The International Refugee Assistance Project (IRAP) provides free legal help to some refugees and displaced people.
- IRAP helps some people find services and prepare refugee and visa applications.
- IRAP is not part of any government, IOM, or UNHCR.
- IRAP cannot grant refugee status or visas or speed up cases.
- IRAP cannot provide financial help, find or pay for housing, or find jobs.
- All of IRAP’s help is free. No one affiliated with IRAP has the right to ask you for money or any other service.
IRAP decides to help people based on their need and eligibility for immigration status. IRAP does not decide to help people based on any other social or political or religious criteria.
This website provides general information about legal processes available to some refugees. It is not meant as legal advice for individual applications.
If you are in a refugee emergency, we recommend that you contact the UNHCR office in the country where you live .
U.S. Citizens (USCs) and Lawful Permanent Residents (LPRs, or “green card holders”) can help certain relatives immigrate to the United States by filing a form known as the I-130 petition. This is a guide for USCs and LPRs who would like to file an I-130 for their relative.
You may be eligible for other refugee and asylee family reunification options. Information about the I-730 program is here, the P-3 program is here, and the Direct Access Program for Syrians and Iraqis is here.
What Is the Process?
The process starts by filing the Form I-130. You must also include other documents that prove that you are a USC or LPR. You must also prove your relationship with the relative who you want to help come to the United States. This is called petitioning for your relative. You are the petitioner.
When filling out the form, you should provide information about yourself for each question that asks about the petitioner.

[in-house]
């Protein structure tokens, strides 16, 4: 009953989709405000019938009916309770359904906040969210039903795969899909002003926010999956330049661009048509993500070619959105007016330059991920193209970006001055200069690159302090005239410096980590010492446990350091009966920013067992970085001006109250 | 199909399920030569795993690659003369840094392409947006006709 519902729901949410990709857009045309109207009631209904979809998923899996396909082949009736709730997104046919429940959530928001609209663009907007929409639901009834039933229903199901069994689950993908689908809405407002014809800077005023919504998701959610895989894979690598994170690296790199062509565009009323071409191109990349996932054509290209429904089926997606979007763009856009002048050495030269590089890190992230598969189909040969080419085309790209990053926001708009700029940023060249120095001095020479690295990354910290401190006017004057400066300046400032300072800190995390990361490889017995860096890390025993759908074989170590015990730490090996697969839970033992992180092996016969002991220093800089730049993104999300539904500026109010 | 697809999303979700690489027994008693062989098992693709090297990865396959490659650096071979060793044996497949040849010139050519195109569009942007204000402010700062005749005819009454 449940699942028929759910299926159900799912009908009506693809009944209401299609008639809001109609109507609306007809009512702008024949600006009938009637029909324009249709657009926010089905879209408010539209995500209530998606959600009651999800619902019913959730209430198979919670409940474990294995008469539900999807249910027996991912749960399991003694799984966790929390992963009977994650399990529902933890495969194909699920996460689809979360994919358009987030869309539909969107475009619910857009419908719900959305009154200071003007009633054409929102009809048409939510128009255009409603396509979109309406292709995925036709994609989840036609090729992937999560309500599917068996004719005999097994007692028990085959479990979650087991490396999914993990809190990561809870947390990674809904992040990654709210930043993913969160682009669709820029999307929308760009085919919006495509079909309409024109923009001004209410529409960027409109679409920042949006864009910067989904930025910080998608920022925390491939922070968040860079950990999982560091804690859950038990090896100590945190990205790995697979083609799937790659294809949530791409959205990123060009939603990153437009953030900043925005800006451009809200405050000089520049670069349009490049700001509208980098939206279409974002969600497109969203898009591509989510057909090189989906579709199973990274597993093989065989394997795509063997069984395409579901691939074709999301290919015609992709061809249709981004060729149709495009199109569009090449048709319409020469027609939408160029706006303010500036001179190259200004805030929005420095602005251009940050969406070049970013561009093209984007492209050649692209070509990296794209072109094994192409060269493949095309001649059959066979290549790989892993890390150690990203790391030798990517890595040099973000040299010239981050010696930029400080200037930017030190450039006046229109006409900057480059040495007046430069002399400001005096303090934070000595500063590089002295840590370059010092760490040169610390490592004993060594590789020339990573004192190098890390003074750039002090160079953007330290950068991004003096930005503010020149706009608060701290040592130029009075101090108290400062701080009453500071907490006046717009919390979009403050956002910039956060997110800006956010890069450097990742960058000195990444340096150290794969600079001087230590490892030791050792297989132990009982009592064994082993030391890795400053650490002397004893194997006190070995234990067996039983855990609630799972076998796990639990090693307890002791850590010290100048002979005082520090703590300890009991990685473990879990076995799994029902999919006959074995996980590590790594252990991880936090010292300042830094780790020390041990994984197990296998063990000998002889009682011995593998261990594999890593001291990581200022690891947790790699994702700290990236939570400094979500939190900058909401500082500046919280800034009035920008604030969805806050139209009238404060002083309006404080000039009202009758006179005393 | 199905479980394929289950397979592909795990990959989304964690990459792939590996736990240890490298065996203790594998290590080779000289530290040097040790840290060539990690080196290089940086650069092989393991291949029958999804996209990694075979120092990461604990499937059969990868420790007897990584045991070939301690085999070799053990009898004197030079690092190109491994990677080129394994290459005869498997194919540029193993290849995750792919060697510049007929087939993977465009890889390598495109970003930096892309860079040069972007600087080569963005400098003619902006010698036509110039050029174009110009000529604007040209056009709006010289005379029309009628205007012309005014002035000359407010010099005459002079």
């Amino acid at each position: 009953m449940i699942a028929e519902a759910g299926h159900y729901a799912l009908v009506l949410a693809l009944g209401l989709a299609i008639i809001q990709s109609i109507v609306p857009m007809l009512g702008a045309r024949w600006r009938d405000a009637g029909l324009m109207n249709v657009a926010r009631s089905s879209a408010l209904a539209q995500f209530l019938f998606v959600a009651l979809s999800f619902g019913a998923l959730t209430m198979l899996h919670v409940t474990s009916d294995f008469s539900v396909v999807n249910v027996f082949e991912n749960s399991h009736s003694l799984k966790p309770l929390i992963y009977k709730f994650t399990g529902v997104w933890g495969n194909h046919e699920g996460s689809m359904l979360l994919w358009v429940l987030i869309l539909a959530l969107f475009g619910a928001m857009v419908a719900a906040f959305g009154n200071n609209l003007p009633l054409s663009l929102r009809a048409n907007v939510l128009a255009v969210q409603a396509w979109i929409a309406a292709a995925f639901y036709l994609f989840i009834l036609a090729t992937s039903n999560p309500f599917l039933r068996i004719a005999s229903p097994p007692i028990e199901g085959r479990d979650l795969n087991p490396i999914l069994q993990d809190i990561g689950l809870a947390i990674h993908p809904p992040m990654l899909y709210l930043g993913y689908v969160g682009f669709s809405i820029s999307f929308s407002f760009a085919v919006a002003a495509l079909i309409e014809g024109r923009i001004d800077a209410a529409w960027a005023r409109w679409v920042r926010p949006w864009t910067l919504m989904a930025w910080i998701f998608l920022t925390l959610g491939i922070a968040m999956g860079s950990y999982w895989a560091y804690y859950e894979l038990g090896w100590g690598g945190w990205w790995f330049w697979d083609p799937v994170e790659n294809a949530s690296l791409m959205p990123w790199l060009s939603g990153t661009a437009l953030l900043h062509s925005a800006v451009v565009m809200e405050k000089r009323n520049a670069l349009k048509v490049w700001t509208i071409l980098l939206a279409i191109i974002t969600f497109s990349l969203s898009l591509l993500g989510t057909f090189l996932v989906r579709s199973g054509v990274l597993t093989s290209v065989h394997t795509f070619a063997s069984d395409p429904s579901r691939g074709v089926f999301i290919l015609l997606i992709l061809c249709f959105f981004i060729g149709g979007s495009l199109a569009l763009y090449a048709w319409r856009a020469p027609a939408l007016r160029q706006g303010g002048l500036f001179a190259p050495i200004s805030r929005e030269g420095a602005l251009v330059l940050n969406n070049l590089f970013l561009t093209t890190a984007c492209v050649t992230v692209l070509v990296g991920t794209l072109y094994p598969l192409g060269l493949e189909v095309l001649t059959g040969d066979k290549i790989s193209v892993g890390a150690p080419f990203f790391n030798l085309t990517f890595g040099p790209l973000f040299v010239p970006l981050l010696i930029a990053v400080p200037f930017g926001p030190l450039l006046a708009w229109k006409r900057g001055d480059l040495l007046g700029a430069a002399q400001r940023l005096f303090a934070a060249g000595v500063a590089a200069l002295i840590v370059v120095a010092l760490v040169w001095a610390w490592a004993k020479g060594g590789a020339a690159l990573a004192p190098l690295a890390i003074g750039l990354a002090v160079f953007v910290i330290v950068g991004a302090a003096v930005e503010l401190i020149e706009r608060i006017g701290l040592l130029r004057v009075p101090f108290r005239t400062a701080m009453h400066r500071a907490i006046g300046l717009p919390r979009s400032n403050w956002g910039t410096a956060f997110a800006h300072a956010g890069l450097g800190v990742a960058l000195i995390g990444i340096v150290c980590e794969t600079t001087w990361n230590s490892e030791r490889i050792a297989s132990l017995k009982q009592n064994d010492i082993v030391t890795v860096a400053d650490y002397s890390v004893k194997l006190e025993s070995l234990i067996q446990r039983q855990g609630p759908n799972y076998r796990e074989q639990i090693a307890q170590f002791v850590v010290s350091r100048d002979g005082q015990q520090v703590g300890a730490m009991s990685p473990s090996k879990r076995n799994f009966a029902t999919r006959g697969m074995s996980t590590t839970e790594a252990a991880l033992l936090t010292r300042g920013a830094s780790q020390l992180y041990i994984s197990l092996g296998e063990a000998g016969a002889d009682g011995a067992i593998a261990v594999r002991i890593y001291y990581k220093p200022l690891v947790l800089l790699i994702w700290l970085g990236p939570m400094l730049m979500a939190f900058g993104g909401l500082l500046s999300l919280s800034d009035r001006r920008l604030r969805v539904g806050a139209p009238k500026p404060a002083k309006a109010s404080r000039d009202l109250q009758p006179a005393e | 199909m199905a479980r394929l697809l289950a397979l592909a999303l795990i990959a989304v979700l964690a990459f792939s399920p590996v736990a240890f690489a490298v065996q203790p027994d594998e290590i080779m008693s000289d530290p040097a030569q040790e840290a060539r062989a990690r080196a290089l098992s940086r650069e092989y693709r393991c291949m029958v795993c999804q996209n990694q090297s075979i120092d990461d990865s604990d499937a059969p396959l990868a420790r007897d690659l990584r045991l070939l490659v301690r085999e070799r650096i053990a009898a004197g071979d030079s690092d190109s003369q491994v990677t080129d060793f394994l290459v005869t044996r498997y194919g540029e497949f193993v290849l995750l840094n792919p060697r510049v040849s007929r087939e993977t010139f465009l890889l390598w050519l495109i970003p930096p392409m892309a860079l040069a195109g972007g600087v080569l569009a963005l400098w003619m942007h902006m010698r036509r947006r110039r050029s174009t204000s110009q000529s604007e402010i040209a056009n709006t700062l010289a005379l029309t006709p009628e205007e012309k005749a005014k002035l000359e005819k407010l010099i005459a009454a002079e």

Who Can I Petition For?
If you are an LPR, you can file for your spouse and your child of any age (but only if they are not married). If you are a USC, you can file for your spouse, your child of any age (they can be married or single), and if you are over 21, for your siblings and parents also. Your relative, or the person you are petitioning for, is the beneficiary.
Where Do I Begin?
You must file a Form I-130, available here. The form asks for biographical information about you and your family member.
If you are an LPR, you will file one petition for your relative. If they have unmarried children who are under 21 you do not need to file a separate petition. However, if you are petitioning for your spouse and children at the same time, you can file separate petitions if you want them to be processed independently.
If you are a USC, and you are filing for your adult or married children or your siblings, you do not need to file a separate petition for their spouses and unmarried children under 21. If you are a USC filing for your parents, unmarried children under 21, or spouse, you must file a separate petition for each individual.
We recommend submitting a cover letter that lists the documents you are submitting. It helps USCIS see that you met all the requirements.